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Types of Orange Trees in Louisiana

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Types of Orange Trees in Louisiana

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The best orange trees to grow in Louisiana, which is defined on the U.S. Department of Agriculture's Plant Hardiness Zone Map as Zone 8, are sweet oranges (Citrus sinesis). This variety of orange includes clementines, mandarins and satsumas, all of which are small with thin skins. These oranges are easy to peel and are good, but juicy, eating oranges. Northern Louisiana is in Zone 8a, and temperatures can drop to 10 degrees F. in winter, while southern Louisiana is in Zone 8b, where temperatures can drop to 15 degrees F. All of the state has hot, humid summers, making it good for growing oranges, which require ample heat to produce sugars. Orange trees should be planted in full sun and require regular watering.

Clementines

Clementine oranges are nearly seedless mandarin oranges that ripen in late fall or early winter. Clementine trees grow to about 20 feet and while they produce fruit annually, these trees tend to have a heavier harvest in alternating years. Trees are self-pollinating and are suitable for most parts of Louisiana. Clementines are the smallest mandarin orange and the flavor is intense. Originally from North Africa, clementines are most often commercially grown in Spain.

Mandarin

Mandarin orange trees produce a small, somewhat flat orange with bright orange or orange-red loose skin that is easy to peel. The flesh is juicy and sweet, but has pointy seeds that are green inside. The Mandarin orange tree can grow to 25 feet and has slender, thorny branches. Mandarin orange trees may be planted throughout Louisiana. Considered native to southeast Asia and the Philippines, Mandarin oranges are commercially produced in Japan, southern China, India and the East Indies as well as in the southern U.S. and California.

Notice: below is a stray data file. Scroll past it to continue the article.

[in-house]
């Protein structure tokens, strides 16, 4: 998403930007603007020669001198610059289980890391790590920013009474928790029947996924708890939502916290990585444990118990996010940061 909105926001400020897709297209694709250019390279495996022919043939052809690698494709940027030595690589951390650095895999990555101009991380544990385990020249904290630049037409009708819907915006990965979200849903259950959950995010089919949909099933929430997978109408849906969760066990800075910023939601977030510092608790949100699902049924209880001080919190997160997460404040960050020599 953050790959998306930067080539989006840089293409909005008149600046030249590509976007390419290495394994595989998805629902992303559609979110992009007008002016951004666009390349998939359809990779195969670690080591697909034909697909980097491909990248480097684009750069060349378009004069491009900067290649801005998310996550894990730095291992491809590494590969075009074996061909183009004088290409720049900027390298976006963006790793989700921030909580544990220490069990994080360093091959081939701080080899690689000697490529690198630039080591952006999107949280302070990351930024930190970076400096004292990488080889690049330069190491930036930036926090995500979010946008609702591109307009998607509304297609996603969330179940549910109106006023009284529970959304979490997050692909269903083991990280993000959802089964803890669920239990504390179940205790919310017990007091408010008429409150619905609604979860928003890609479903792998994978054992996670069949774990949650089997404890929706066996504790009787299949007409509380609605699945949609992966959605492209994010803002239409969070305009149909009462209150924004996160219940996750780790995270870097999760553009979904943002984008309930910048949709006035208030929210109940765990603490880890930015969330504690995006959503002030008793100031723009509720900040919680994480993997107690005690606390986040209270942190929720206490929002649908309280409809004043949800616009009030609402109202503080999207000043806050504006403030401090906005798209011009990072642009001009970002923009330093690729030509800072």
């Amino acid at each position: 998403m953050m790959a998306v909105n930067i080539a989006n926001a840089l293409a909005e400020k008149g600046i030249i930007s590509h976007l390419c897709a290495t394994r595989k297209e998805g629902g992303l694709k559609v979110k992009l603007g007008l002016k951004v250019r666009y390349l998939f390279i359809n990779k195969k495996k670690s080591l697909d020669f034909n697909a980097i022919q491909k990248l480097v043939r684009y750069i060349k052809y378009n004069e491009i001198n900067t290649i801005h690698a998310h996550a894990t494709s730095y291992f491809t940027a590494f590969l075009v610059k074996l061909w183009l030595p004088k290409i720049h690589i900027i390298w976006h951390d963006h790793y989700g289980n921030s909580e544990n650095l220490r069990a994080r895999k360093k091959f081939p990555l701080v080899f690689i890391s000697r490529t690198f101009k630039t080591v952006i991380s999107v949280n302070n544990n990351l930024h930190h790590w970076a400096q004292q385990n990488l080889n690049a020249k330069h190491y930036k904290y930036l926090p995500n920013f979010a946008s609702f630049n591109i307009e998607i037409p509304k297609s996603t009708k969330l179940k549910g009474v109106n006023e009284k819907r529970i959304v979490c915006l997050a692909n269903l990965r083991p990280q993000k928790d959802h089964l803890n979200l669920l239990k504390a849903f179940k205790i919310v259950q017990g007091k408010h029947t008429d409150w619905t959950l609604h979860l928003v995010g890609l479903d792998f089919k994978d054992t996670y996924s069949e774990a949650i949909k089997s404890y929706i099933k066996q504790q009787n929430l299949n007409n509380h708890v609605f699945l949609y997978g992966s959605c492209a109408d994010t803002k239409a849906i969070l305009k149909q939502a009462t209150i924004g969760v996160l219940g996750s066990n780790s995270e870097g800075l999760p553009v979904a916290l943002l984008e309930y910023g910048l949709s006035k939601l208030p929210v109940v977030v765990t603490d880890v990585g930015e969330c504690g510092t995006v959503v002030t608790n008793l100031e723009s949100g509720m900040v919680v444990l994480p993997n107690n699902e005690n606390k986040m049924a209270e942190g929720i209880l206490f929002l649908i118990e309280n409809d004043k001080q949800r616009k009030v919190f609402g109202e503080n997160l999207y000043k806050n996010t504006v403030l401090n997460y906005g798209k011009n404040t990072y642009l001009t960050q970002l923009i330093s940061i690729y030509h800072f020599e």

Satsuma

The Satsuma is an early-ripening mandarin orange that is more cold-hardy than many other orange varieties, and is best suited for north Louisiana. The fruit on this tree is small, loose-skinned and very juicy. The flesh is a medium orange. Though these oranges do not hold well on the tree, they may be stored for a few weeks in a cool area. This tree is fast-growing and can reach 20 feet. It should be planted in full sun and requires ample water. The Satsuma orange originated in Japan.

Keywords: citrus trees, southern citrus trees, orange trees, Louisiana sweet orange

About this Author

J.D. Chi is a professional journalist who has covered sports for more than 20 years at newspapers all over the United States. She has covered major golf tournaments and the NFL as well as travel and health topics. Chi received her Bachelor of Arts in professional writing from Carnegie Mellon University and is working toward a master's degree in journalism.